The rest of this topic is more about subjects that Tehran and Tripoli are somehow similar in... I should emphasis one more time that these are just MY personal observations. I mention to these two cities only because they both are symbols and the capitals of these two countries :
1- In Tehran and in general in Iran many Iranians have a friendly and warm attitude towards foreigners especially towards the western people who travel to Iran. In Tripoli, we've experienced the same and most of the people are quite warm.
2- In Tehran- and usually in the majority cities in Iran- driving is dangerous and people need to be so alert and careful while driving in roads or streets. In Tripoli, this is absolutely the same. But, apart from much lighter traffic jam in here -which is a bonus for us- driving seems more dangerous... Well, I think it's better to say: The type of danger may seem new or different to us and we need more time to get used to it.
3- In Tehran, nights are alive, people go to cinemas, restaurants and shopping even after 8 p.m. In Tripoli, this is the same except that the nights stay alive longer and these days which are the days of Ramadan, streets don't sleep till around sunrise.
4-Ramadan is apparently a good excuse for some people to focus less on work. People are more nervous and can be easily provoked in both countries.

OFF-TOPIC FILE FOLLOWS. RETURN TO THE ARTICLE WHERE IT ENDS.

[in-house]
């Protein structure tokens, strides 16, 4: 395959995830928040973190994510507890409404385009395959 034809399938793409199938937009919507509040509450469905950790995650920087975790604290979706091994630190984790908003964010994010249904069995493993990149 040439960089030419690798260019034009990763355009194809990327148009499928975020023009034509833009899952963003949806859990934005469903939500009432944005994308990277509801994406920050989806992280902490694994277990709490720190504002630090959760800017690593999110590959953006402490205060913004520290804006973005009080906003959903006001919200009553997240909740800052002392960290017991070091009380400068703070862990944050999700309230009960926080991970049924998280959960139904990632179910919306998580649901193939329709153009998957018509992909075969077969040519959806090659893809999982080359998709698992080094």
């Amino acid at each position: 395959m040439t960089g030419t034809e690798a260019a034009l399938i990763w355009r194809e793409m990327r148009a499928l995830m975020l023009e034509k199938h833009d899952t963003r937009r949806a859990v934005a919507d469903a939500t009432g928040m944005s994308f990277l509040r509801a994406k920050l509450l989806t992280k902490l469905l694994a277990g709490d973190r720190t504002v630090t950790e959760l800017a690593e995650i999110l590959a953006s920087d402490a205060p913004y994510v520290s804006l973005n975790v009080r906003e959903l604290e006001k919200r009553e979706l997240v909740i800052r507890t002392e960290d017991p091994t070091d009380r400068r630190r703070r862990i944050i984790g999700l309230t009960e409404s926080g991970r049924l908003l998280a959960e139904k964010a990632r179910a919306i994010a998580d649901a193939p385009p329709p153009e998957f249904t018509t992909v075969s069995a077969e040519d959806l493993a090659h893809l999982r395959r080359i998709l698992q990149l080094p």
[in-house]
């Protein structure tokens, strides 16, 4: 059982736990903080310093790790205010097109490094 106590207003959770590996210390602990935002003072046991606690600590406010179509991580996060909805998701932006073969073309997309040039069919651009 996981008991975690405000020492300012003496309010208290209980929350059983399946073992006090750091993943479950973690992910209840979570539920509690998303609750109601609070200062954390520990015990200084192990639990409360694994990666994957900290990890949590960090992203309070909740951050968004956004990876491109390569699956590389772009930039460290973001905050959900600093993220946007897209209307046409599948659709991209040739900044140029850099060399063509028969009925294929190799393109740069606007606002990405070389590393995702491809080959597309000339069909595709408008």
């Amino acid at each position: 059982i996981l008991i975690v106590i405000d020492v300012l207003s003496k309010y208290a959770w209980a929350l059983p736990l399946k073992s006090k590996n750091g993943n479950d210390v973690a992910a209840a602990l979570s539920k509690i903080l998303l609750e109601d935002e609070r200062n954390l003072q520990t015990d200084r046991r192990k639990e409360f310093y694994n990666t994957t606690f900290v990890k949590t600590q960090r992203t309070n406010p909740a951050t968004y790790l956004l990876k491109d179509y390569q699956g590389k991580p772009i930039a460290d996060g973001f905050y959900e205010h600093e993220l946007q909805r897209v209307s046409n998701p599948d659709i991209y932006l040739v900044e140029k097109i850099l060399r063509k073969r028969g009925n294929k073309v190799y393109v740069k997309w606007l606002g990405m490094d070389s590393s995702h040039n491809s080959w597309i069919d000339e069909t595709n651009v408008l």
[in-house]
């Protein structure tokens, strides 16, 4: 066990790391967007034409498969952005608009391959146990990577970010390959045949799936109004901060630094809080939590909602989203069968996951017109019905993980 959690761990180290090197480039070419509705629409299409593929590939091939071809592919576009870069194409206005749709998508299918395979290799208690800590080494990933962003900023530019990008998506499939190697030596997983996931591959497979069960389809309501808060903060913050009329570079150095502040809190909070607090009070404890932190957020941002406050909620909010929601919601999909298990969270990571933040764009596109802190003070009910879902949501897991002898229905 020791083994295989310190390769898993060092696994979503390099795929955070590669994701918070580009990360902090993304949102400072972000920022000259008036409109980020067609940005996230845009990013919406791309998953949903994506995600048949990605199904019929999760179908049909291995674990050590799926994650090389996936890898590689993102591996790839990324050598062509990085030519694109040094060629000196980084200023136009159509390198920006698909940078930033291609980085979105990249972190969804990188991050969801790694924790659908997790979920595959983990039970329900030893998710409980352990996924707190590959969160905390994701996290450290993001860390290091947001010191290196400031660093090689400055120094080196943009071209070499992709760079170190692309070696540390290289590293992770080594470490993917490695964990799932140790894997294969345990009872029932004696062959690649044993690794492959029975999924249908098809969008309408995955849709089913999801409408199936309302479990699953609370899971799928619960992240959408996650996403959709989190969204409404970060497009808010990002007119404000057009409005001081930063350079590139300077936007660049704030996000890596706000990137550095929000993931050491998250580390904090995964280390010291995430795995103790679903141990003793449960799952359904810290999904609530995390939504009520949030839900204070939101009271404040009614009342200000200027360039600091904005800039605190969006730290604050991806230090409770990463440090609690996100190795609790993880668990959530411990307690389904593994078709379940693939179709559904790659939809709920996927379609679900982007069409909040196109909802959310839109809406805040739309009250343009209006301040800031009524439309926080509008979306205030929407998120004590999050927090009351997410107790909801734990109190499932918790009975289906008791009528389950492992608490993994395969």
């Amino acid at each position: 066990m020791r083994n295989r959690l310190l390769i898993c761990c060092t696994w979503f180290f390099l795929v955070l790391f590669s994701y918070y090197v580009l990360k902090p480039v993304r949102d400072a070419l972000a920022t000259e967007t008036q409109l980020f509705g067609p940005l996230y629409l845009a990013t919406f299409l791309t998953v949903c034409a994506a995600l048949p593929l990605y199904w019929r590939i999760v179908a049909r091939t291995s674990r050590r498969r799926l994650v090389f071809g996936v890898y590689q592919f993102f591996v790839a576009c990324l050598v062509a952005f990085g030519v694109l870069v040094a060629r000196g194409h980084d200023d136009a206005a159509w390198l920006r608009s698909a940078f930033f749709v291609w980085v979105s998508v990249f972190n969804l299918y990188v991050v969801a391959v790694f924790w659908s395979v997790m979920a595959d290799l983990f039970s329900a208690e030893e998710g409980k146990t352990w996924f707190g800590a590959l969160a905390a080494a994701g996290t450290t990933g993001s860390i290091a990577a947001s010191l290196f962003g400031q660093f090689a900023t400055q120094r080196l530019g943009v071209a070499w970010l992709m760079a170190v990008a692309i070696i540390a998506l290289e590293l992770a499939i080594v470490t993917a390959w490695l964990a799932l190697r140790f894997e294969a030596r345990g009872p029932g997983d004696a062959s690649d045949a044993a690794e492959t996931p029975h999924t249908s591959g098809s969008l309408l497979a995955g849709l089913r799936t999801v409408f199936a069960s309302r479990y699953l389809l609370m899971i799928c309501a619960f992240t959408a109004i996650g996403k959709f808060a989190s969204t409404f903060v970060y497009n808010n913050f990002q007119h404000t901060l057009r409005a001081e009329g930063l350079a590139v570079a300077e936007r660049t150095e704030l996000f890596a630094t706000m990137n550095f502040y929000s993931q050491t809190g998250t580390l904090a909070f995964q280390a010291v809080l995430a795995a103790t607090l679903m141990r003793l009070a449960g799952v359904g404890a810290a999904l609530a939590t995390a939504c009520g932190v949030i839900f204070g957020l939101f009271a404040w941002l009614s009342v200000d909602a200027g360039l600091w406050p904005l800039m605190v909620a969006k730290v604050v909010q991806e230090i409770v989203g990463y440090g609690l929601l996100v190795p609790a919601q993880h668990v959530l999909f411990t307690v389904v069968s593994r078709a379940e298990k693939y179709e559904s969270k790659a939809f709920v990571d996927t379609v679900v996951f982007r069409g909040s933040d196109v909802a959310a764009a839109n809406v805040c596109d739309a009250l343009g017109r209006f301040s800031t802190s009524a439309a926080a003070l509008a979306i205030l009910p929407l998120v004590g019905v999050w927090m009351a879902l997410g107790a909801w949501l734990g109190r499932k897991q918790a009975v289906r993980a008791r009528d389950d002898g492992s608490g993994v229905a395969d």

5- In Tehran, younger generations have less interest to religion. In Tripoli- younger generations seem have even more interest than their parents to religion.
6- In Iran and Libya copyright is completely dead! Actually it was never alive in any of them.
7- In Tehran, people criticize things around them more frequently than people from Tripoli.
8-In Tripoli, In response of questions that start with interrogatives like "When" you mostly hear "inshallah" which means "if God wills". And it practically means, some time in the coming day, coming week,coming month or coming year-no certain answer or time you will receive for sure- In Tehran, it's also so common to hear this phrase- it's quite famous in Iran as well. But here in Tripoli, this expression is widely used, they ACTUALLY see it as a specific time and they really mean it.
I will write more when I find out more...